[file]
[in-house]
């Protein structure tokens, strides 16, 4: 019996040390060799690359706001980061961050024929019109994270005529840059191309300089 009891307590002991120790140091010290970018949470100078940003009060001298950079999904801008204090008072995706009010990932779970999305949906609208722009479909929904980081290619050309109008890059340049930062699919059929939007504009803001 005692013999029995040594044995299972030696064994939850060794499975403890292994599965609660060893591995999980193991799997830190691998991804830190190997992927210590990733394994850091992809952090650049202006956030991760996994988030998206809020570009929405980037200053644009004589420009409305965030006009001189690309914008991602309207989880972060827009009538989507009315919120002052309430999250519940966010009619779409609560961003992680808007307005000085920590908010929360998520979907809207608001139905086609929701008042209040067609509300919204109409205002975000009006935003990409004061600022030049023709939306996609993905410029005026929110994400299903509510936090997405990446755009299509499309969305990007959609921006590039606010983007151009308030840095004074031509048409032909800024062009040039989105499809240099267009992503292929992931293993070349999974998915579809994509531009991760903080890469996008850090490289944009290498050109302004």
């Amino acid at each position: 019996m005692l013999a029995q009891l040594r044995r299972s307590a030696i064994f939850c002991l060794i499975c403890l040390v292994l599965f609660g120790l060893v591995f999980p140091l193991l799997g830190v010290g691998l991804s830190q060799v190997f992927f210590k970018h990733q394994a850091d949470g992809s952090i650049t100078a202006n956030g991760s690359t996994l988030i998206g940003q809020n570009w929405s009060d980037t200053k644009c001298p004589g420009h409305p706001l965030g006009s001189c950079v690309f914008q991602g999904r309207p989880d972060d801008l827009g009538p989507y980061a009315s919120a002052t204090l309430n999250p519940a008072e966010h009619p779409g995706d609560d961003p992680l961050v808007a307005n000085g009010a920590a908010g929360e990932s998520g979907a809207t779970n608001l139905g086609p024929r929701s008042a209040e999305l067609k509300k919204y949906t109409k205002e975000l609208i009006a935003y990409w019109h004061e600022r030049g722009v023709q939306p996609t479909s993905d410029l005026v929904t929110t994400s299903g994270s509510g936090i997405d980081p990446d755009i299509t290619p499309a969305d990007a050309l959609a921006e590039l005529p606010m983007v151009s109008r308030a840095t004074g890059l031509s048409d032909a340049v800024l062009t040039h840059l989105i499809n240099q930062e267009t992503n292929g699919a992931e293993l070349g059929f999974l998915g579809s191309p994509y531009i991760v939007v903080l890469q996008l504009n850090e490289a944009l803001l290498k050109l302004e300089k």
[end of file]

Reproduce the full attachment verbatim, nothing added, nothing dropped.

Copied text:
[in-house]
């Protein structure tokens, strides 16, 4: 019996040390060799690359706001980061961050024929019109994270005529840059191309300089 009891307590002991120790140091010290970018949470100078940003009060001298950079999904801008204090008072995706009010990932779970999305949906609208722009479909929904980081290619050309109008890059340049930062699919059929939007504009803001 005692013999029995040594044995299972030696064994939850060794499975403890292994599965609660060893591995999980193991799997830190691998991804830190190997992927210590990733394994850091992809952090650049202006956030991760996994988030998206809020570009929405980037200053644009004589420009409305965030006009001189690309914008991602309207989880972060827009009538989507009315919120002052309430999250519940966010009619779409609560961003992680808007307005000085920590908010929360998520979907809207608001139905086609929701008042209040067609509300919204109409205002975000009006935003990409004061600022030049023709939306996609993905410029005026929110994400299903509510936090997405990446755009299509499309969305990007959609921006590039606010983007151009308030840095004074031509048409032909800024062009040039989105499809240099267009992503292929992931293993070349999974998915579809994509531009991760903080890469996008850090490289944009290498050109302004």
């Amino acid at each position: 019996m005692l013999a029995q009891l040594r044995r299972s307590a030696i064994f939850c002991l060794i499975c403890l040390v292994l599965f609660g120790l060893v591995f999980p140091l193991l799997g830190v010290g691998l991804s830190q060799v190997f992927f210590k970018h990733q394994a850091d949470g992809s952090i650049t100078a202006n956030g991760s690359t996994l988030i998206g940003q809020n570009w929405s009060d980037t200053k644009c001298p004589g420009h409305p706001l965030g006009s001189c950079v690309f914008q991602g999904r309207p989880d972060d801008l827009g009538p989507y980061a009315s919120a002052t204090l309430n999250p519940a008072e966010h009619p779409g995706d609560d961003p992680l961050v808007a307005n000085g009010a920590a908010g929360e990932s998520g979907a809207t779970n608001l139905g086609p024929r929701s008042a209040e999305l067609k509300k919204y949906t109409k205002e975000l609208i009006a935003y990409w019109h004061e600022r030049g722009v023709q939306p996609t479909s993905d410029l005026v929904t929110t994400s299903g994270s509510g936090i997405d980081p990446d755009i299509t290619p499309a969305d990007a050309l959609a921006e590039l005529p606010m983007v151009s109008r308030a840095t004074g890059l031509s048409d032909a340049v800024l062009t040039h840059l989105i499809n240099q930062e267009t992503n292929g699919a992931e293993l070349g059929f999974l998915g579809s191309p994509y531009i991760v939007v903080l890469q996008l504009n850090e490289a944009l803001l290498k050109l302004e300089k």